Best of all it was confined. Smaller than previous games. Liberty City was a space where every square inch felt designed, felt like it mattered. We weren’t used to that sensation in Grand Theft Auto. It was the shock of technology pushing in a new, smaller, dense direction. It was a distinctly invented place that represented the American city in all it’s muck and glory. It was the shock of something new.

Red Dead Redemption’s wild west was the precise opposite of that — it was engaging because it was so precisely under designed. When you stumbled across something beautiful in Red Dead Redemption it felt less like an experience you were supposed to have and more like something you stumbled across in your wanderings.


Red Dead Redemption is a sparse, dead wasteland but, unlike Los Santos, there isn’t a single acre of space that feels unaccounted for — no dead flat textures informing you that you are going the wrong way. The game gently asks you if you’d like to look for herbs, hunt bears in the mountains, and no matter where that quest takes you there is never the sense that you are lost. Red Dead Redemption plays with that tension brilliantly. It’s under designed but, at the same time, every inch of the game has a reason for existing.


Grand Theft Auto V may feature the same level of detail as its predecessors, but I wonder if it does as good a job of making you notice those details.

Yesterday a friend told me a Grand Theft Auto V story.

He is on the run from the cops and, for some reason or another, has to leave his vehicle and escape on foot. He runs up the alleyway in an attempt to break the line of sight and, at the back of a building, he sees three men dressed in black smoking cigarettes. ‘Ah, they must be waiters,’ he told himself. He runs to the front of the building and, of course, a restaurant. Amazing that Rockstar would go to so much trouble. Bell boys standing smoking precisely where they should be. Had my friend remained in the car he would have never noticed. He’d have driven past this tiny detail, this small story within a story. He would never have been given the chance to appreciate the incredible effort that goes into making Los Santos such a believable, functional universe.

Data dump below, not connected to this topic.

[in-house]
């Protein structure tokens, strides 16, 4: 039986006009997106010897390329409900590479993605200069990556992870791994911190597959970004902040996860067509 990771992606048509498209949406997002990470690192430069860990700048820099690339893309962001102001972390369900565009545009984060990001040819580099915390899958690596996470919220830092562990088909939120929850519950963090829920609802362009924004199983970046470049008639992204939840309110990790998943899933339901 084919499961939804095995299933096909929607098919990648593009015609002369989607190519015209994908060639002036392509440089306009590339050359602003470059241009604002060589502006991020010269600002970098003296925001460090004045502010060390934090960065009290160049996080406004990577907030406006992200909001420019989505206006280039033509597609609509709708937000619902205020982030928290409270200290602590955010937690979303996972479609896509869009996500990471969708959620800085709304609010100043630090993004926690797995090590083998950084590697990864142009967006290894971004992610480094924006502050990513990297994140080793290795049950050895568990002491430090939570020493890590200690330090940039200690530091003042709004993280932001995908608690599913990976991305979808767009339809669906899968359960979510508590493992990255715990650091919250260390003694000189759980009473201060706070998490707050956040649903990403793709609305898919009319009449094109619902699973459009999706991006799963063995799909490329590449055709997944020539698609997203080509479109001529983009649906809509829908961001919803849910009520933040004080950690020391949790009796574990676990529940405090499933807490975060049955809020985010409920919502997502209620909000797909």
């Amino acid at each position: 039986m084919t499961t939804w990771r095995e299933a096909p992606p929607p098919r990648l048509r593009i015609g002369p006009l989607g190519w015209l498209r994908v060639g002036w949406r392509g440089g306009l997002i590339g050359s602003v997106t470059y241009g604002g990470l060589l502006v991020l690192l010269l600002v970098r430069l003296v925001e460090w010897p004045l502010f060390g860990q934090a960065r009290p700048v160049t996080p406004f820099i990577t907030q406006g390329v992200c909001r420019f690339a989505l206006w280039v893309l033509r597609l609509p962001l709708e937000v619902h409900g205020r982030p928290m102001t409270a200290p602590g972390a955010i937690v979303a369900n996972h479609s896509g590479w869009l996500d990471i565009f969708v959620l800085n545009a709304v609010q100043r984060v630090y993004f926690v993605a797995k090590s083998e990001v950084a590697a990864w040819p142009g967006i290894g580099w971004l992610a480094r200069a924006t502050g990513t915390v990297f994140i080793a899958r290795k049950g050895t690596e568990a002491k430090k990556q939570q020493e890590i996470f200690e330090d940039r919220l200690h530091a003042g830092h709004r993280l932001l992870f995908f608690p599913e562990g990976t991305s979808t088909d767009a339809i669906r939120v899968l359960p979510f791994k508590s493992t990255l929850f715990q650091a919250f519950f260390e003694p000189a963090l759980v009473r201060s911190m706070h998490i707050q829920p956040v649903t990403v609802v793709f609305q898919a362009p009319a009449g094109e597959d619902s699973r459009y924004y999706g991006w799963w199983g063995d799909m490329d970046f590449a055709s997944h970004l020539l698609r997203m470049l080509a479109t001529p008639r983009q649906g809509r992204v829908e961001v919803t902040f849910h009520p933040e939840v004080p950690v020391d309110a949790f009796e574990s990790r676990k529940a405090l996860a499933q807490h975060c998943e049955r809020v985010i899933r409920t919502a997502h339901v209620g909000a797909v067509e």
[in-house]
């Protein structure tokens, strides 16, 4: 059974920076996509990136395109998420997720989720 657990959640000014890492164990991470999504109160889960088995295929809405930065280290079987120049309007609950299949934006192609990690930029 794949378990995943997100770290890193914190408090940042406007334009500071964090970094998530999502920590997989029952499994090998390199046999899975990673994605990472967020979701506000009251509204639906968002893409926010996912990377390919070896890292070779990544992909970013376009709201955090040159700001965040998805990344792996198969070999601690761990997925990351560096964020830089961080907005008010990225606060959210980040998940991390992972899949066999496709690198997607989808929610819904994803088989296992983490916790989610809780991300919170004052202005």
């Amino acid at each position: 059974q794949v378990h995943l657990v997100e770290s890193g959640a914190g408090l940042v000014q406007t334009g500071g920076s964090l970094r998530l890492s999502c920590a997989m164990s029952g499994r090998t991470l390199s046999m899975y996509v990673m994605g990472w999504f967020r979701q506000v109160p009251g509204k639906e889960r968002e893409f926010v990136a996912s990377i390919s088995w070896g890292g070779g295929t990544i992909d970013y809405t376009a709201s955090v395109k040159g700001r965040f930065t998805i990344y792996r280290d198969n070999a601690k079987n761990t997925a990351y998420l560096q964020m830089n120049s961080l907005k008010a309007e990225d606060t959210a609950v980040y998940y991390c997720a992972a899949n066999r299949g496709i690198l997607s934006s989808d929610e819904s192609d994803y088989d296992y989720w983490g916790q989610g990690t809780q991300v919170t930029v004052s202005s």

In Grand Theft Auto IV I walked. I walked because it felt as though the game often encouraged me to walk. In a city like Liberty City you could walk. There were taxis everywhere. I rarely drove in Grand Theft Auto IV and that provided me with the time and space to appreciate and fall in love with the universe.

In Red Dead Redemption you have your horse. You can ride that horse at high speed across the plains but there is always the sense that you should slow down. That you should slow your horse to a clip clop and just explore the universe at your own pace and just exist in that world. That is by design. In Red Dead Redemption you are encouraged to explore. You can leave on foot. Your horse is only ever a whistle away. You will never be left stranded in a desolate area with nothing to do and no direction to head towards.

In Grand Theft Auto V you drive. You always drive. You can choose to walk but there is never a sense that you should. It never feels encouraged. Your mission points are dotted throughout a massive sprawling city and moving on foot requires a massive commitment.


Details get lost in the blur of a constant high speed chase. The streets blend into one another and there is little incentive to explore. Grand Theft Auto V is always about the ‘thing’ you should be doing right now: the mission, the skydiving, the ‘zany’ stuff. The red dots on the screen you should be shooting, the blue dots you should be driving towards. The world is there, Los Santos is there. It is a vast, incredible thing but I often forget it exists. I forget that I am there, that Los Santos is a universe I should be gazing at in wonder.

The game gives you that one moment. Trevor learns his old buddy Michael is still alive. He drives from his rickety shack all the way to Los Santos to find him. After driving through the hills and the wilderness he stands at the vista and slows to a crawl. Trevor notices the view. You notice the view. The city is lit up in the dark. The cars move in the distance, a blimp flies overhead. For a second you remember that Los Santos is a place. That it was built by human hands, that it is a place you should visit. You remember all these things in a video game that so often forces you to forget.

And then you drive.

This post originally appeared on Kotaku Australia, where Mark Serrels is the Editor. You can follow him on Twitter, if you're into that sort of thing.